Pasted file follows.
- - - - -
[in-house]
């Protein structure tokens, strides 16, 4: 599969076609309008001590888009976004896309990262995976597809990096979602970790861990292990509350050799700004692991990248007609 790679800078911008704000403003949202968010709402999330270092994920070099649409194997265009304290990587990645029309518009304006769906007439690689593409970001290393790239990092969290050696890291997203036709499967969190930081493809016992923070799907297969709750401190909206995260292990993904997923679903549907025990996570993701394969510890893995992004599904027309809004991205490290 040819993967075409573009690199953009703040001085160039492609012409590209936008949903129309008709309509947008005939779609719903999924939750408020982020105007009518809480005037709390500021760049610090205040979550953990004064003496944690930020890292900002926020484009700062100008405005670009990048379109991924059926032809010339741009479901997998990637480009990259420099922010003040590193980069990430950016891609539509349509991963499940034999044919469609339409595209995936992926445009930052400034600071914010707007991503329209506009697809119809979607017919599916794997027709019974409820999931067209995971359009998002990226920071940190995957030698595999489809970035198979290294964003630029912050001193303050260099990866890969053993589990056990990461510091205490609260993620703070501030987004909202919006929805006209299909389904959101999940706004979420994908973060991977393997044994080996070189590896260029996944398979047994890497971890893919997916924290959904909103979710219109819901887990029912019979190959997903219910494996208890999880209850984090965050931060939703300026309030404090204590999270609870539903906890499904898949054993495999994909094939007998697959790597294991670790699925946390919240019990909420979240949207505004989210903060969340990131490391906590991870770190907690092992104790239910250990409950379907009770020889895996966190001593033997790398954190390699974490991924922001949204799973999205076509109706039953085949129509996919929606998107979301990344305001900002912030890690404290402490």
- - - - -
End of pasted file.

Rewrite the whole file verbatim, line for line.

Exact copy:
[in-house]
């Protein structure tokens, strides 16, 4: 599969076609309008001590888009976004896309990262995976597809990096979602970790861990292990509350050799700004692991990248007609 790679800078911008704000403003949202968010709402999330270092994920070099649409194997265009304290990587990645029309518009304006769906007439690689593409970001290393790239990092969290050696890291997203036709499967969190930081493809016992923070799907297969709750401190909206995260292990993904997923679903549907025990996570993701394969510890893995992004599904027309809004991205490290 040819993967075409573009690199953009703040001085160039492609012409590209936008949903129309008709309509947008005939779609719903999924939750408020982020105007009518809480005037709390500021760049610090205040979550953990004064003496944690930020890292900002926020484009700062100008405005670009990048379109991924059926032809010339741009479901997998990637480009990259420099922010003040590193980069990430950016891609539509349509991963499940034999044919469609339409595209995936992926445009930052400034600071914010707007991503329209506009697809119809979607017919599916794997027709019974409820999931067209995971359009998002990226920071940190995957030698595999489809970035198979290294964003630029912050001193303050260099990866890969053993589990056990990461510091205490609260993620703070501030987004909202919006929805006209299909389904959101999940706004979420994908973060991977393997044994080996070189590896260029996944398979047994890497971890893919997916924290959904909103979710219109819901887990029912019979190959997903219910494996208890999880209850984090965050931060939703300026309030404090204590999270609870539903906890499904898949054993495999994909094939007998697959790597294991670790699925946390919240019990909420979240949207505004989210903060969340990131490391906590991870770190907690092992104790239910250990409950379907009770020889895996966190001593033997790398954190390699974490991924922001949204799973999205076509109706039953085949129509996919929606998107979301990344305001900002912030890690404290402490």